Winning Recipes From the World’s Greatest Down-Home Beef Stew Cook-Off
In our spring 2007 issue, columnist and Tennessee Farm Bureau Federation Director of Communications, Pettus Read, lamented about another popular down-home dish – beef stew – and its tendency in many eateries to lack much of the most important ingredient – beef. Now we’re well aware there are some great Southern cooks among our readers, so in our summer 2007 issue, we announced the sequel to our dumplings competition: The World’s Greatest Down-Home Beef Stew Cook-Off.
Once again, the recipes poured in, and we painstakingly narrowed them down to five finalists. Armed with cast iron pots, hearty vegetables and plenty of beef, the five finalists battled it out in October at the Music and Molasses Festival in Nashville. Plenty of spectators looked on, including George Lindsey, better known as “Goober” from The Andy Griffith Show. In the end, Opal Bohannon of Cookeville was named our grand prize winner and awarded a trophy – a Lodge cast iron Dutch oven.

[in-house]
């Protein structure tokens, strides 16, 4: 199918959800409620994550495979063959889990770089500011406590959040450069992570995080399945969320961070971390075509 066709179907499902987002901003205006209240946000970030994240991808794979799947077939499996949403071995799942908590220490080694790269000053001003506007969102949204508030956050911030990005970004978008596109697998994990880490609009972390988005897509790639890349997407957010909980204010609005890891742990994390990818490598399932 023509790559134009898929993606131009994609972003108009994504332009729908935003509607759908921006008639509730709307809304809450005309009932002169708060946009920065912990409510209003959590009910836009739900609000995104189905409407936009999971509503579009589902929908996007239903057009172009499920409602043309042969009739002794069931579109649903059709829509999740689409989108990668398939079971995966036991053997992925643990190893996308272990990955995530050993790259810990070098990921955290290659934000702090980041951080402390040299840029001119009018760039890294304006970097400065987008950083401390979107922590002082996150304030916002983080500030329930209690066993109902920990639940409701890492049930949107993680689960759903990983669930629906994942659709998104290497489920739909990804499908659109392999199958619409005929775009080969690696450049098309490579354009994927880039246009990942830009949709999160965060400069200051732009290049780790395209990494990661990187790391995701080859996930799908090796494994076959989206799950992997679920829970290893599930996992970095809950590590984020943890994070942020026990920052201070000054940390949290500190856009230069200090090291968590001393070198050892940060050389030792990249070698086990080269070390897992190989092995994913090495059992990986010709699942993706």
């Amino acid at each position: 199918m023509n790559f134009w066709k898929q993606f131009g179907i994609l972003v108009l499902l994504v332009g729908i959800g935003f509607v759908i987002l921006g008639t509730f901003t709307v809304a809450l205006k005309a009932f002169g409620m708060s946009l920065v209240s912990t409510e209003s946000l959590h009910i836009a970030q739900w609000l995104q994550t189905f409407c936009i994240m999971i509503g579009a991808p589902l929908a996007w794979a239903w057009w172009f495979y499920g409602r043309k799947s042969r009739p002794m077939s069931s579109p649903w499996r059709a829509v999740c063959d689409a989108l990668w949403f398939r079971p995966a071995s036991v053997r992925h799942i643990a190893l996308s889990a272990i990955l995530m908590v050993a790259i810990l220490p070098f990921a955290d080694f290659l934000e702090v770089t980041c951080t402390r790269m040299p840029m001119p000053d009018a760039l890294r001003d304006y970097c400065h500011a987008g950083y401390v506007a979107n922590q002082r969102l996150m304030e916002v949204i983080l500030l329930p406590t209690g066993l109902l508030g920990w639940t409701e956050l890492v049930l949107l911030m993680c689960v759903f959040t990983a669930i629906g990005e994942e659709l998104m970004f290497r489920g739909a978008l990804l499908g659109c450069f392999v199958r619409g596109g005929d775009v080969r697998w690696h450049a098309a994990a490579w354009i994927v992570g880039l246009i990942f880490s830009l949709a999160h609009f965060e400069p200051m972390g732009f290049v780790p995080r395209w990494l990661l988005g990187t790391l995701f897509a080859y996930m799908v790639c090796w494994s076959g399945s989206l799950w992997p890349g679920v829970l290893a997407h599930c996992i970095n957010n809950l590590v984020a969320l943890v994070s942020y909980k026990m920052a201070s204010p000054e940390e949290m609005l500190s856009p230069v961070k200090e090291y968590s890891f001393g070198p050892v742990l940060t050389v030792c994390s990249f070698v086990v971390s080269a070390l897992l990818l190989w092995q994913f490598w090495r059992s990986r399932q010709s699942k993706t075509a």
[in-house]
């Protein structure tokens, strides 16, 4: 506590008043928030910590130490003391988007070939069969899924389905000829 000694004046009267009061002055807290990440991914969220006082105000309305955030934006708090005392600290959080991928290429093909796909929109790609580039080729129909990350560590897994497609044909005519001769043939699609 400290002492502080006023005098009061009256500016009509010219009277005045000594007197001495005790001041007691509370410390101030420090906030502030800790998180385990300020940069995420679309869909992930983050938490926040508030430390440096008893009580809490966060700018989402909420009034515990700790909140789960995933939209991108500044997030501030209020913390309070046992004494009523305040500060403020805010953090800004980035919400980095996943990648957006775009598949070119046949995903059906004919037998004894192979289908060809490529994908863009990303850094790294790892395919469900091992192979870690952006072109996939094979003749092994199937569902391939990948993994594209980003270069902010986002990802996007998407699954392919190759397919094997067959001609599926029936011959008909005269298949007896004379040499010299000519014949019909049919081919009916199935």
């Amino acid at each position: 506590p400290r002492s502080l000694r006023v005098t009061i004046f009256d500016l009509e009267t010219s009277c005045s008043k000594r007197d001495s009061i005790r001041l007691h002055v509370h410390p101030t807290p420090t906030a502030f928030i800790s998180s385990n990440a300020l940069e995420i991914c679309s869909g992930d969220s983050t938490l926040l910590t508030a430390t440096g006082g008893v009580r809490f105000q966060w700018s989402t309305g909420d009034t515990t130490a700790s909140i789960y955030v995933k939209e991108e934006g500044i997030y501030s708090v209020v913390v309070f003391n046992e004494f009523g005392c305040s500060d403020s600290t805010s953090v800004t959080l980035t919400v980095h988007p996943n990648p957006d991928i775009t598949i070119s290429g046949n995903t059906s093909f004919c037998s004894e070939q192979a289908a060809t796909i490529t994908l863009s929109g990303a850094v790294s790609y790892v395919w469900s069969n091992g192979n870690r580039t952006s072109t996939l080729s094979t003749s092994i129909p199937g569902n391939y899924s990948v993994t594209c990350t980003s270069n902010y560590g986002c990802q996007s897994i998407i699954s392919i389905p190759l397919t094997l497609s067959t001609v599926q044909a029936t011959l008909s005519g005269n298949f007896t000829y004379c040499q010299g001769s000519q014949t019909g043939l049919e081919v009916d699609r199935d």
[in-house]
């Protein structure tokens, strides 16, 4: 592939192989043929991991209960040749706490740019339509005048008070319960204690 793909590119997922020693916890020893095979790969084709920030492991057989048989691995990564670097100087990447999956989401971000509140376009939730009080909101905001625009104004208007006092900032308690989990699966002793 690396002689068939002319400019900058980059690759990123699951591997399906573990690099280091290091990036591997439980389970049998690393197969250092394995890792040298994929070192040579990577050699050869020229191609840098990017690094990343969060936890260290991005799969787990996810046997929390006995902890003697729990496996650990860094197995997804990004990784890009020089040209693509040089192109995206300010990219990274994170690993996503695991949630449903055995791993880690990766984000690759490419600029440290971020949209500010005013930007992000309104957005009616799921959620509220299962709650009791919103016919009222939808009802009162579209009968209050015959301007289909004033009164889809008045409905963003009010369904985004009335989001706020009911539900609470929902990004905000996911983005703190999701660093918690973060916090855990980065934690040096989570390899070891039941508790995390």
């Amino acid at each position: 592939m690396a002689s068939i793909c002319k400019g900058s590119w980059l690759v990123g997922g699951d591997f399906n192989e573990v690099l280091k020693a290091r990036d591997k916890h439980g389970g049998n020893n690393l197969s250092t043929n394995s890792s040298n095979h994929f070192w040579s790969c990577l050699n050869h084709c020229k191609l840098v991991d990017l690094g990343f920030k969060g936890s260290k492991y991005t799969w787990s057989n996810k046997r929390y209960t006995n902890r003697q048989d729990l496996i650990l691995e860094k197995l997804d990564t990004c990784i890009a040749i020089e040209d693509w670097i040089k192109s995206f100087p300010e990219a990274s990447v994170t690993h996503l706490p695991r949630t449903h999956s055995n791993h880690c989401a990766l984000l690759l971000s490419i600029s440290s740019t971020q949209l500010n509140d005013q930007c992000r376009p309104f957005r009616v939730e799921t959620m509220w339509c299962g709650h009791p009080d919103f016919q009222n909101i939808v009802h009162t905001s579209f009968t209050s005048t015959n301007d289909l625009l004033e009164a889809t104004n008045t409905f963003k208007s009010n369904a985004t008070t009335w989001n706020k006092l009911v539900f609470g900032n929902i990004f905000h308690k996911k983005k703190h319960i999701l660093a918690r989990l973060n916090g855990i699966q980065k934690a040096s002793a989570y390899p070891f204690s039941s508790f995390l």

Here, we present our winning recipe, as well as the four runners-up.
Betty Griffin, Ashland City
Betty Griffin created her beef stew recipe specifically for this contest, using all the ingredients her daughter loves. So it’s no wonder she named the recipe Daughter’s Delight Beef Stew.
“My daughter doesn’t like celery or many vegetables,” explains Griffin. “I told her about this contest, and she told me what she’d like in a beef stew. I made it so she’d like it, and I found I liked it too.”
The culinary concoction also impressed Griffin’s husband.
“He’s not a big beef stew eater, but he thinks it’s the best there is,” she says.
Griffin learned to cook as a child growing up in Arkansas.
“I had five people in my family, and my mom was sick a lot, so I cooked most of the meals,” she says.
Griffin thinks what makes her beef stew recipe so good is the Ro-tel tomatoes and the combination of seasonings.
“I’ve always made soups using Ro-tel tomatoes,” she reveals. “The stew has cinnamon and nutmeg in it, which makes it taste good. It has a kick to it.”
Her recipe also calls for more beef than most.
“The secret is lots of beef and tomato,” she says. “And I cut up the beef pieces really small.”